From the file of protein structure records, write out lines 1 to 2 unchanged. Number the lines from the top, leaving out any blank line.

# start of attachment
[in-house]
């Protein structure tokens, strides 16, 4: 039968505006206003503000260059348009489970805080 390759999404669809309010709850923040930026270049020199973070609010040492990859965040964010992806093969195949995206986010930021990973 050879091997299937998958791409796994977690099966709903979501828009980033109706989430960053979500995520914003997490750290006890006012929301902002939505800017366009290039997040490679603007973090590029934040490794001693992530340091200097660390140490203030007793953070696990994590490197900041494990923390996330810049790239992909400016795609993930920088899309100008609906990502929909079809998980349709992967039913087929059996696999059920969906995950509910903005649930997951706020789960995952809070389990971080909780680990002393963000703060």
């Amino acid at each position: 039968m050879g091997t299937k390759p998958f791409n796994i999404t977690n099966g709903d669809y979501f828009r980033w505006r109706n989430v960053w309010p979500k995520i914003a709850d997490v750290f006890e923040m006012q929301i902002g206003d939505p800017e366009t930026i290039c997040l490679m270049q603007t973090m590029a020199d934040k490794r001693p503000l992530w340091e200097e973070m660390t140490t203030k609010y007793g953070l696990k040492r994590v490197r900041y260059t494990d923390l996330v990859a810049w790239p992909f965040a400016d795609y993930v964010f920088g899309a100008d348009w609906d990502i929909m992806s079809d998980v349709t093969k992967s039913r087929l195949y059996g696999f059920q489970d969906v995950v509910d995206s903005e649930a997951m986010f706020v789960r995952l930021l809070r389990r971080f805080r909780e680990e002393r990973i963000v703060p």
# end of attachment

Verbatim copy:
[in-house]
């Protein structure tokens, strides 16, 4: 039968505006206003503000260059348009489970805080 390759999404669809309010709850923040930026270049020199973070609010040492990859965040964010992806093969195949995206986010930021990973 050879091997299937998958791409796994977690099966709903979501828009980033109706989430960053979500995520914003997490750290006890006012929301902002939505800017366009290039997040490679603007973090590029934040490794001693992530340091200097660390140490203030007793953070696990994590490197900041494990923390996330810049790239992909400016795609993930920088899309100008609906990502929909079809998980349709992967039913087929059996696999059920969906995950509910903005649930997951706020789960995952809070389990971080909780680990002393963000703060």